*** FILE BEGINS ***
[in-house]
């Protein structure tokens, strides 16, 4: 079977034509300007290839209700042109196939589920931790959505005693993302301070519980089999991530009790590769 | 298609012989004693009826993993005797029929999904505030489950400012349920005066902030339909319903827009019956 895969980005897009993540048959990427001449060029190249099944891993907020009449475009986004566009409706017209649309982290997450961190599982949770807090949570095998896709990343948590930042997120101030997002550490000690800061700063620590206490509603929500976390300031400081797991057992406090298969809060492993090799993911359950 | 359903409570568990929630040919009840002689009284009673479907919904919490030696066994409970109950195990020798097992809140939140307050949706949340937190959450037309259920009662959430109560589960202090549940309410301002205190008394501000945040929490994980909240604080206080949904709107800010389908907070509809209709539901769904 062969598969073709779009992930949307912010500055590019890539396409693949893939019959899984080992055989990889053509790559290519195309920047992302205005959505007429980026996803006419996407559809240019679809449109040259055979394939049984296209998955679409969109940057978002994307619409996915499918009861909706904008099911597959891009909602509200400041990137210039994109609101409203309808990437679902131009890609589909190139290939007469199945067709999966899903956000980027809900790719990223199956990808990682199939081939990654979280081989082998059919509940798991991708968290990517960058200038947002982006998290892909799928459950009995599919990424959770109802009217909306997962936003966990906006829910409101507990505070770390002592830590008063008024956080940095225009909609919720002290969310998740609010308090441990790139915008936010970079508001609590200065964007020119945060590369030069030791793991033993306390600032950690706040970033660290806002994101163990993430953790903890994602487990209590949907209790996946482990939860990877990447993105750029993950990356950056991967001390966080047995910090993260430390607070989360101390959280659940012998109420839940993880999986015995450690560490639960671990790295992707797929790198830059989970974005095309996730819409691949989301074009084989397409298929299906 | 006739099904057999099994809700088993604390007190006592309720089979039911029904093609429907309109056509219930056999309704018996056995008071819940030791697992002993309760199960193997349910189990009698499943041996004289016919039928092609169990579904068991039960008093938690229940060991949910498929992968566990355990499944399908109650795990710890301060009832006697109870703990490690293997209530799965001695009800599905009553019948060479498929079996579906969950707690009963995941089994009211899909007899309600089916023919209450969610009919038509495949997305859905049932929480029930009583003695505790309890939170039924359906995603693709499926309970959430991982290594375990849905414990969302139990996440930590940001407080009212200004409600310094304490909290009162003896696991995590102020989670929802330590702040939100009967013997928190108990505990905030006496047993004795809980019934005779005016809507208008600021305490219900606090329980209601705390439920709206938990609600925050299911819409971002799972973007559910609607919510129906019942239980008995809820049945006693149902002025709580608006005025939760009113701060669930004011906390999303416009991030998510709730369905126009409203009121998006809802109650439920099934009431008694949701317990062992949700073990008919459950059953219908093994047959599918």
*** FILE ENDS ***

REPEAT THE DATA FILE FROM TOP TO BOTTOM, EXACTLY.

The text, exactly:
[in-house]
């Protein structure tokens, strides 16, 4: 079977034509300007290839209700042109196939589920931790959505005693993302301070519980089999991530009790590769 | 298609012989004693009826993993005797029929999904505030489950400012349920005066902030339909319903827009019956 895969980005897009993540048959990427001449060029190249099944891993907020009449475009986004566009409706017209649309982290997450961190599982949770807090949570095998896709990343948590930042997120101030997002550490000690800061700063620590206490509603929500976390300031400081797991057992406090298969809060492993090799993911359950 | 359903409570568990929630040919009840002689009284009673479907919904919490030696066994409970109950195990020798097992809140939140307050949706949340937190959450037309259920009662959430109560589960202090549940309410301002205190008394501000945040929490994980909240604080206080949904709107800010389908907070509809209709539901769904 062969598969073709779009992930949307912010500055590019890539396409693949893939019959899984080992055989990889053509790559290519195309920047992302205005959505007429980026996803006419996407559809240019679809449109040259055979394939049984296209998955679409969109940057978002994307619409996915499918009861909706904008099911597959891009909602509200400041990137210039994109609101409203309808990437679902131009890609589909190139290939007469199945067709999966899903956000980027809900790719990223199956990808990682199939081939990654979280081989082998059919509940798991991708968290990517960058200038947002982006998290892909799928459950009995599919990424959770109802009217909306997962936003966990906006829910409101507990505070770390002592830590008063008024956080940095225009909609919720002290969310998740609010308090441990790139915008936010970079508001609590200065964007020119945060590369030069030791793991033993306390600032950690706040970033660290806002994101163990993430953790903890994602487990209590949907209790996946482990939860990877990447993105750029993950990356950056991967001390966080047995910090993260430390607070989360101390959280659940012998109420839940993880999986015995450690560490639960671990790295992707797929790198830059989970974005095309996730819409691949989301074009084989397409298929299906 | 006739099904057999099994809700088993604390007190006592309720089979039911029904093609429907309109056509219930056999309704018996056995008071819940030791697992002993309760199960193997349910189990009698499943041996004289016919039928092609169990579904068991039960008093938690229940060991949910498929992968566990355990499944399908109650795990710890301060009832006697109870703990490690293997209530799965001695009800599905009553019948060479498929079996579906969950707690009963995941089994009211899909007899309600089916023919209450969610009919038509495949997305859905049932929480029930009583003695505790309890939170039924359906995603693709499926309970959430991982290594375990849905414990969302139990996440930590940001407080009212200004409600310094304490909290009162003896696991995590102020989670929802330590702040939100009967013997928190108990505990905030006496047993004795809980019934005779005016809507208008600021305490219900606090329980209601705390439920709206938990609600925050299911819409971002799972973007559910609607919510129906019942239980008995809820049945006693149902002025709580608006005025939760009113701060669930004011906390999303416009991030998510709730369905126009409203009121998006809802109650439920099934009431008694949701317990062992949700073990008919459950059953219908093994047959599918």